This applies to all Zenits with a Selenium cell or TTL metering with a screw here
(see photo). It is not allways nessecary to take your camera apart to replace the seleniumcell. On some models it is very easy to adjust the meter, these models are the Zenit EM, 11, TTL (with an exception of some early models) and the 12. The Zenit ET and the Zenit 10 consists of several types both with and without a lightmeter. Some of these can be recalibrated.
If you remove the screw you will faintly see another small screw beneath. With this you can calibrate your lightmeter. Just take out a good working lightmeter or another E-type or any other camera, with a readable lightmeter that is.
Adjustment really is that simple. And it saves you the task of dismanteling your camera. Unfortunatly if the selenium cell is dead you will have to. Or you are stuck with a handheld meter. This only works if the cell is of by 1 or 2 stops. If it is 3 to 4 stops it might not be possible to adjust the meter at all.
A word on TTL metering and batteriesAs all my repair articles go this is done at your own risk.
Some of the Zenit TTL cameras use 1.35 volt batteries, as these become in short supply and hard to get it is possible to use 1.5 volts. Unfortunatly since the metering system is calibrated at 1.35 volts it is possible that the meter will now be off by 1/2 or even 1 stop.
The main problem is that the 1.35 volt batteries were mercury based. This ment a steady 1.35 volts flow. Then after several months the voltage went down very fast. Which automaticly ment that the meter became erratic or just stopped.
Present 1.5 volt batteries (usually alkaline) run down differently. So after af few months of use it will be 1.4, 1.3 ect. Which could result in a lightmeter that suddenly can go up or go down a notch. But not allways. A major problem would be if the Zenit 12XP or any other TTL Zenit used the 1.35 volts as a reference for the meter. In that case the meter would be off by a stop (more or less).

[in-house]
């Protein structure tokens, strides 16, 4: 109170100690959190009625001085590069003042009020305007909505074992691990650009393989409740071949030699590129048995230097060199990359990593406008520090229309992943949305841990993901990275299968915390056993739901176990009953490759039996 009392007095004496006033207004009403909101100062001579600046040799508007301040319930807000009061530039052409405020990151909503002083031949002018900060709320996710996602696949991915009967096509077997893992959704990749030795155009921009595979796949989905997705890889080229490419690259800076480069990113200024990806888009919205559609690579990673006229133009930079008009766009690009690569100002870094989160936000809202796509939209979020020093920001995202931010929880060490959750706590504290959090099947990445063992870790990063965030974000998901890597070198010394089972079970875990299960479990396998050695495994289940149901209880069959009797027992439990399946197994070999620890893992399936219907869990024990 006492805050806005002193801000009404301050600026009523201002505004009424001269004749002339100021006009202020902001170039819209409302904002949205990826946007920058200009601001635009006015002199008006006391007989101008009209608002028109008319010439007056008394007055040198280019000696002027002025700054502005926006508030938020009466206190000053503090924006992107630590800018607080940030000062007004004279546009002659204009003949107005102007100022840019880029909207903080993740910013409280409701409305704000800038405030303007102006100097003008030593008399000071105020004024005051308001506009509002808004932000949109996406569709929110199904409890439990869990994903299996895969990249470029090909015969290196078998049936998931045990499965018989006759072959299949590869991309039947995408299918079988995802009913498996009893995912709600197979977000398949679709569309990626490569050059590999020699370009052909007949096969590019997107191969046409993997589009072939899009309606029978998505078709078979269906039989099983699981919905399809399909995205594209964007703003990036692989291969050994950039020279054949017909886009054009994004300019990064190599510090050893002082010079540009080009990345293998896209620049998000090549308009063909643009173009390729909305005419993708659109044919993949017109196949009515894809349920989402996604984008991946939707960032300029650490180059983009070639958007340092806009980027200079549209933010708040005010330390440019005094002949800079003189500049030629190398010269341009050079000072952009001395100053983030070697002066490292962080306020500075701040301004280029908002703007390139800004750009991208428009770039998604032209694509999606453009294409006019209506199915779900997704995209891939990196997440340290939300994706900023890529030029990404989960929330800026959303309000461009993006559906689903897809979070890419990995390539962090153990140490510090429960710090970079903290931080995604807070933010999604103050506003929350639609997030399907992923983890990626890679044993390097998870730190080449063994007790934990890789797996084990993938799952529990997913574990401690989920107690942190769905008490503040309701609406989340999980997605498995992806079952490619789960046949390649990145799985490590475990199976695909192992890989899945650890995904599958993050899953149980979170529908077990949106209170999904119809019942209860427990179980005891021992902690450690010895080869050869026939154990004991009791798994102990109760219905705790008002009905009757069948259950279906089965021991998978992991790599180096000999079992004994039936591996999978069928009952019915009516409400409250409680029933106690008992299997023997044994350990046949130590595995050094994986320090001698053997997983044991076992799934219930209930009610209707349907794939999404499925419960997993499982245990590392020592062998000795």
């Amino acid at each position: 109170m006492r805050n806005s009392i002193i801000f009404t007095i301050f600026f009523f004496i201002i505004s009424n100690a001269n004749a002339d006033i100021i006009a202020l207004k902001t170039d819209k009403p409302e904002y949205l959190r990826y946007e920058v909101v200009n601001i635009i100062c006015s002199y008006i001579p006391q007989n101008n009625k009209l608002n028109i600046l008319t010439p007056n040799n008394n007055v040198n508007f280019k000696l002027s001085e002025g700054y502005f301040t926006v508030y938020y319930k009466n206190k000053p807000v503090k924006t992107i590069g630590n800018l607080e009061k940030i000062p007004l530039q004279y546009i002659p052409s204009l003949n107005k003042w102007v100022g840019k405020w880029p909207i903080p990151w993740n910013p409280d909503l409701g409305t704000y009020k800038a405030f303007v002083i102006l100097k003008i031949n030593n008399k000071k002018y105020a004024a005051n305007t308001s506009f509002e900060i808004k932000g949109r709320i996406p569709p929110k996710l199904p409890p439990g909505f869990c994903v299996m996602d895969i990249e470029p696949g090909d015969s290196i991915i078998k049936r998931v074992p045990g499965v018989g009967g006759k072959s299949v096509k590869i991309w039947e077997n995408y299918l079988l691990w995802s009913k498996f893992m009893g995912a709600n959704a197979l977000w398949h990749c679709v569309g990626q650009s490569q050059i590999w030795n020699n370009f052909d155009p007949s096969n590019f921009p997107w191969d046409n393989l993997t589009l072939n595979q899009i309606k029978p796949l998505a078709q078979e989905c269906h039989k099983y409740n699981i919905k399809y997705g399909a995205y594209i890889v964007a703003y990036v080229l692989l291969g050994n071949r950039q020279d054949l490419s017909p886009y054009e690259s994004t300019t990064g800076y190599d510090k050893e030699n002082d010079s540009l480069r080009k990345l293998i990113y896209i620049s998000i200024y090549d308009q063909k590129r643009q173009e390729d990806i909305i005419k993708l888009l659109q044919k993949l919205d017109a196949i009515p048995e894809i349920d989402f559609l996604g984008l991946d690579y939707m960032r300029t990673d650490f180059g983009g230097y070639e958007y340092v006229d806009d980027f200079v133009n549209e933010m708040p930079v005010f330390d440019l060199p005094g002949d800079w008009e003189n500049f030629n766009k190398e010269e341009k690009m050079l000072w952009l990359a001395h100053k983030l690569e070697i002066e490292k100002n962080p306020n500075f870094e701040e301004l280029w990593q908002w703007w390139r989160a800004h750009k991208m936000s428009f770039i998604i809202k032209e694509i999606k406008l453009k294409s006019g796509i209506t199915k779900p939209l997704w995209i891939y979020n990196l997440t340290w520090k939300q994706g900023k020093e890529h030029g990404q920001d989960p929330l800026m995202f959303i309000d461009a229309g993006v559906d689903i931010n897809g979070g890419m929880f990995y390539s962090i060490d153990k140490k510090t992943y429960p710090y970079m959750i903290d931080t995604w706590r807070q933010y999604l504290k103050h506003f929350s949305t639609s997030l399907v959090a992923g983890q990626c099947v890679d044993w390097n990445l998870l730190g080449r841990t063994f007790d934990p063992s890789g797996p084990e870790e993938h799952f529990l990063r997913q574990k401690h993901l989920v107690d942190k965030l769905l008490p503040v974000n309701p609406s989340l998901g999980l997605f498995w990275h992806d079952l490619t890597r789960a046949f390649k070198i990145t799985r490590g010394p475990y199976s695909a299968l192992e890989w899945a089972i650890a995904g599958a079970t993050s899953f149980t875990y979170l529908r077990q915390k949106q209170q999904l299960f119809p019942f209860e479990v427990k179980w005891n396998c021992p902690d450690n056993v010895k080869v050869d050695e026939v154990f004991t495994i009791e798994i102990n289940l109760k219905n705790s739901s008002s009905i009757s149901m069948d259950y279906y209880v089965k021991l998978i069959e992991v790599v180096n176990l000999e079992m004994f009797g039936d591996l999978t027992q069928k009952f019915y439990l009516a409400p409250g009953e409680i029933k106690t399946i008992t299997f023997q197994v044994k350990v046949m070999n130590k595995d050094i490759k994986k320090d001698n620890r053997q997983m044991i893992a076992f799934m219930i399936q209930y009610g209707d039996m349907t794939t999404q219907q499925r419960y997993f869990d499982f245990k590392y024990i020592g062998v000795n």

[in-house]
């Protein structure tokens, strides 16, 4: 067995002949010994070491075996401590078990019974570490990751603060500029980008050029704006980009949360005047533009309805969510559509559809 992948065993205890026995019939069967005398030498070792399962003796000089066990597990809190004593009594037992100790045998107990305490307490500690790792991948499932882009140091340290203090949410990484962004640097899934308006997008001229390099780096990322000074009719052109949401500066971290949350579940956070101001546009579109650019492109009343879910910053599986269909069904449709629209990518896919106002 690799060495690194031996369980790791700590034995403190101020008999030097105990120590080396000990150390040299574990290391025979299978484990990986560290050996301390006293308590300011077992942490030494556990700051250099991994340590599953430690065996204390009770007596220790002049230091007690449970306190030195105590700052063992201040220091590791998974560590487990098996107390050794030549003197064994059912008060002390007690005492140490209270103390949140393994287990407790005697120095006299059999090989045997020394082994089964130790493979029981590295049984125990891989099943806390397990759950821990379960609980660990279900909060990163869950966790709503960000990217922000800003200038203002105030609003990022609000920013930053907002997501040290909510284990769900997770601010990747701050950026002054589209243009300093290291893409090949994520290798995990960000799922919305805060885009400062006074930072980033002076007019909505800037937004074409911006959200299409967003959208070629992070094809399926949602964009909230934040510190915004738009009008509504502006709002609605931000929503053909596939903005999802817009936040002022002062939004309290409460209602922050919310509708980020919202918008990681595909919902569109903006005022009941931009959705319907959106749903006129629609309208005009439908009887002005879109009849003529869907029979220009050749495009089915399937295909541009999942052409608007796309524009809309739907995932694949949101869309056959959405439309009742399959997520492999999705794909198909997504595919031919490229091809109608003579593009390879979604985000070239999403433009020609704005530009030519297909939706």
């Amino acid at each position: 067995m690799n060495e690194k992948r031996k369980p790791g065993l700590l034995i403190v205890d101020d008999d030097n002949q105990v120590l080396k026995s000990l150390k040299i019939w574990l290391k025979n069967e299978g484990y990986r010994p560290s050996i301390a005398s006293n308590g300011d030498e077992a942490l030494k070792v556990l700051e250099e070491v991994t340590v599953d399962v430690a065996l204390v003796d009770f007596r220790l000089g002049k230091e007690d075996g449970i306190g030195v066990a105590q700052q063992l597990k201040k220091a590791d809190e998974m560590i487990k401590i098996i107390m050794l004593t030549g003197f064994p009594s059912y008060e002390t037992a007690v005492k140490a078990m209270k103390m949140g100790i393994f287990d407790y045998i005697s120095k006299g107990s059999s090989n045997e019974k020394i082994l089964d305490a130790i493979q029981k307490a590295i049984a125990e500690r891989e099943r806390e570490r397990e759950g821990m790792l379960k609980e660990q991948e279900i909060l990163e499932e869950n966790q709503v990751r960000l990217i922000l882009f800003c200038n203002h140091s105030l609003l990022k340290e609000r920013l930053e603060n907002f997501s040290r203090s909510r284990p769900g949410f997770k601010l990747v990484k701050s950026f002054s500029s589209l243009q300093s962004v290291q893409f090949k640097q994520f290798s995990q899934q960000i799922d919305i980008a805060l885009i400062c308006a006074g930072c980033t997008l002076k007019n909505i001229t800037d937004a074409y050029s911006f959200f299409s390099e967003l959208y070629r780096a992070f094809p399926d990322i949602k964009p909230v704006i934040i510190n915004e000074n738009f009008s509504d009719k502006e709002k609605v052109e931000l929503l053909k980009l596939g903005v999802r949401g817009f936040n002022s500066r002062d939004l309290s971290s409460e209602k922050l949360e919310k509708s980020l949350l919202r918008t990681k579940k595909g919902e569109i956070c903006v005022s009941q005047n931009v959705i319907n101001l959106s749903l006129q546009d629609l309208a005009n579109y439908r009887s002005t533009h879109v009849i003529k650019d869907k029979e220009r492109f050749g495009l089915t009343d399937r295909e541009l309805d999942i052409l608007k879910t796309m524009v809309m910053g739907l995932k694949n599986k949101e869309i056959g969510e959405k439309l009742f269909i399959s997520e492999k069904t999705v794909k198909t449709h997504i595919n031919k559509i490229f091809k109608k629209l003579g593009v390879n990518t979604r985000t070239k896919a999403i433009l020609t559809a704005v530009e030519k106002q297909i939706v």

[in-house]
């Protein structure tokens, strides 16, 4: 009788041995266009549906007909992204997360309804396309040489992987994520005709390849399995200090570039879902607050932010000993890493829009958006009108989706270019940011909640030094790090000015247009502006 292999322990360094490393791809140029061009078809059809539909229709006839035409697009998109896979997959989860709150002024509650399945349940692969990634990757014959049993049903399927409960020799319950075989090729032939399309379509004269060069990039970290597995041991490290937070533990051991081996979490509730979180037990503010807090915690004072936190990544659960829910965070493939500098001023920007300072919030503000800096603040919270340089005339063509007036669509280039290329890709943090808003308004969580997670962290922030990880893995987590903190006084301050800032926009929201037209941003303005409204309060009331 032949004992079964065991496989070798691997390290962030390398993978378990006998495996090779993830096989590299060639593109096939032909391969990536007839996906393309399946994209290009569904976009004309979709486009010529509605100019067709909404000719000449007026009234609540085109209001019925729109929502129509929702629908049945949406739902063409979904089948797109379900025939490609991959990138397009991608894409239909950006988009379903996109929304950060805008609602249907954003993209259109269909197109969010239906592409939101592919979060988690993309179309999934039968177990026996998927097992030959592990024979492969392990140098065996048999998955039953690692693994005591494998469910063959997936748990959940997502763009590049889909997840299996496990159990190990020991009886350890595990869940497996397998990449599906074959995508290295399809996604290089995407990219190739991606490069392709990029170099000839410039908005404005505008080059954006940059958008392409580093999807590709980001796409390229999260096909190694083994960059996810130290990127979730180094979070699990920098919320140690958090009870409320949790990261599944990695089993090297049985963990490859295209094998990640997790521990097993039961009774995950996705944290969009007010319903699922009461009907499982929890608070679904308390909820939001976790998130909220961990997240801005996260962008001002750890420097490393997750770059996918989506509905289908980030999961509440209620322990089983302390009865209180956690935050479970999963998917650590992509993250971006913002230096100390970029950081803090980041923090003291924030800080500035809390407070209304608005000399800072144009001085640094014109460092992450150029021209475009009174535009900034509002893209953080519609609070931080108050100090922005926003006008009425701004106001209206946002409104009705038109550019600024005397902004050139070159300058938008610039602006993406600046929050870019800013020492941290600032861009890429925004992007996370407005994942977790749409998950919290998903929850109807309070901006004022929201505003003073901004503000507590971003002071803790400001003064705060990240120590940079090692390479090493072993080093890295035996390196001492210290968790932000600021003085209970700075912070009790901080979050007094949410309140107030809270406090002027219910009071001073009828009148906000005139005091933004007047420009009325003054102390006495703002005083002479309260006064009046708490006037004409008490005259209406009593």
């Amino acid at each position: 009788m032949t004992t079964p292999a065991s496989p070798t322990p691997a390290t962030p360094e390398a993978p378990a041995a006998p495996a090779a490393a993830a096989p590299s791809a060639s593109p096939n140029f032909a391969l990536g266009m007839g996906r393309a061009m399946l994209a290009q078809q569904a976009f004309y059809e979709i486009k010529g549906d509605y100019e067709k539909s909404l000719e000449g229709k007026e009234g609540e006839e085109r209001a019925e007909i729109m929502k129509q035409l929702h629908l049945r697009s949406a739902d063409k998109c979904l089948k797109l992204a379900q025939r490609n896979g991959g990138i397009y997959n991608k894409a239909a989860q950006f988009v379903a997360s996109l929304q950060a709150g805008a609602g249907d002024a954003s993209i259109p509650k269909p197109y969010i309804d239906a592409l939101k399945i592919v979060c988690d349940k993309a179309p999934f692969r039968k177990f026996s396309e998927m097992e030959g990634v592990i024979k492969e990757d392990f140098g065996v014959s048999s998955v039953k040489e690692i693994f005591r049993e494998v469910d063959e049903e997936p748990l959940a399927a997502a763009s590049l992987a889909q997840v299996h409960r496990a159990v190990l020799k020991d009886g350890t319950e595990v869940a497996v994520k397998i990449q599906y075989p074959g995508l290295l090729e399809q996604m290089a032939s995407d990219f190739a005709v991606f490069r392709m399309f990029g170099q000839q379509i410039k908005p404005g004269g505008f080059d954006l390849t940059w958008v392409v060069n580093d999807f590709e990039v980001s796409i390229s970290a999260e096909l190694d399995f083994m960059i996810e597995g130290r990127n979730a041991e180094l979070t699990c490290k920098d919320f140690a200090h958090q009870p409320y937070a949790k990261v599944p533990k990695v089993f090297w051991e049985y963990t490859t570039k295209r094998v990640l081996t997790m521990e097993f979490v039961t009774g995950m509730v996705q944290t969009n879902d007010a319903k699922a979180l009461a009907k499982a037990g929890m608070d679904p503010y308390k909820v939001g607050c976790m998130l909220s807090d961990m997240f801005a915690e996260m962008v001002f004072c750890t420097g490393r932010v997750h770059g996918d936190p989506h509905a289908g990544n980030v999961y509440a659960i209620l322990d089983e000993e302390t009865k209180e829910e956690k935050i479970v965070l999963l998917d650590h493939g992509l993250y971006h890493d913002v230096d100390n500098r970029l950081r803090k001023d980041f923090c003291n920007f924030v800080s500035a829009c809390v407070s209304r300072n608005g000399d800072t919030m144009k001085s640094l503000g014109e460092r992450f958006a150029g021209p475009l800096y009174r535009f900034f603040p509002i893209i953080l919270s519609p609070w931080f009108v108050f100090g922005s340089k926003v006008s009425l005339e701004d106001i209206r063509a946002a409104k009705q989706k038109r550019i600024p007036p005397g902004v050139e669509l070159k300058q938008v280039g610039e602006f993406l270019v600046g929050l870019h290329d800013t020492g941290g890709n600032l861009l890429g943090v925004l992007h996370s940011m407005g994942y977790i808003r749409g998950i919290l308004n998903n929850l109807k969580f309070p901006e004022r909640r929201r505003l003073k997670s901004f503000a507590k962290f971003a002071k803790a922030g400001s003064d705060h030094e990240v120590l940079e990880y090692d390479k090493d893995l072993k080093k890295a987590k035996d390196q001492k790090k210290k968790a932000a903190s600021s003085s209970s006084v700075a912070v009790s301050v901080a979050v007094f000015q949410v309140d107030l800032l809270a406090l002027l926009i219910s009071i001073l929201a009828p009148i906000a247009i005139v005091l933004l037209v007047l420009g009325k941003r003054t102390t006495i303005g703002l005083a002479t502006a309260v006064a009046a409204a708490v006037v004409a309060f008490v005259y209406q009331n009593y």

So I decided to test it out.
I took my Zenit 12XP (aka SD) and put in fresh 1.5 volt cells. Measurement OK.
So re-testing with 1.5 volts which are down to 1.3 volts. Measurement OK.
The electronics in the 12XP are more advanced than I thought. So it was time to open up my 12XP's. A all black full metal one from 1986 and a half metal half plastic one from 1989. The electronics are identical.
And it also means that the electronics do not use 1.35 as a reference. So it means KMZ put some kind of circuitry in there that deals with the 0.15 volts difference. Unfortunatly not all the components can be read. Which means I would have to measure up the entire circuit just to find out how it is made. At this moment I don't really feel like doing that. The TTL and the Early 12 are different, they were built for 1.35 volts. The later 12 series, easily recognized for it uses 2 batteries instead of 1 big VX cell, handles only 1.5 volt cells, but also works with 1.35 volts cells.
So here is a small overview of batteries and commonly used Zenits,
On the subject of batteries, I highly recommend this article both in English and in Dutch. Which is perfect for the engineers among you. It is an great piece of research and work.
Mercury battery problem and various solutions
Het kwik batterij probleem en de diverse oplossingen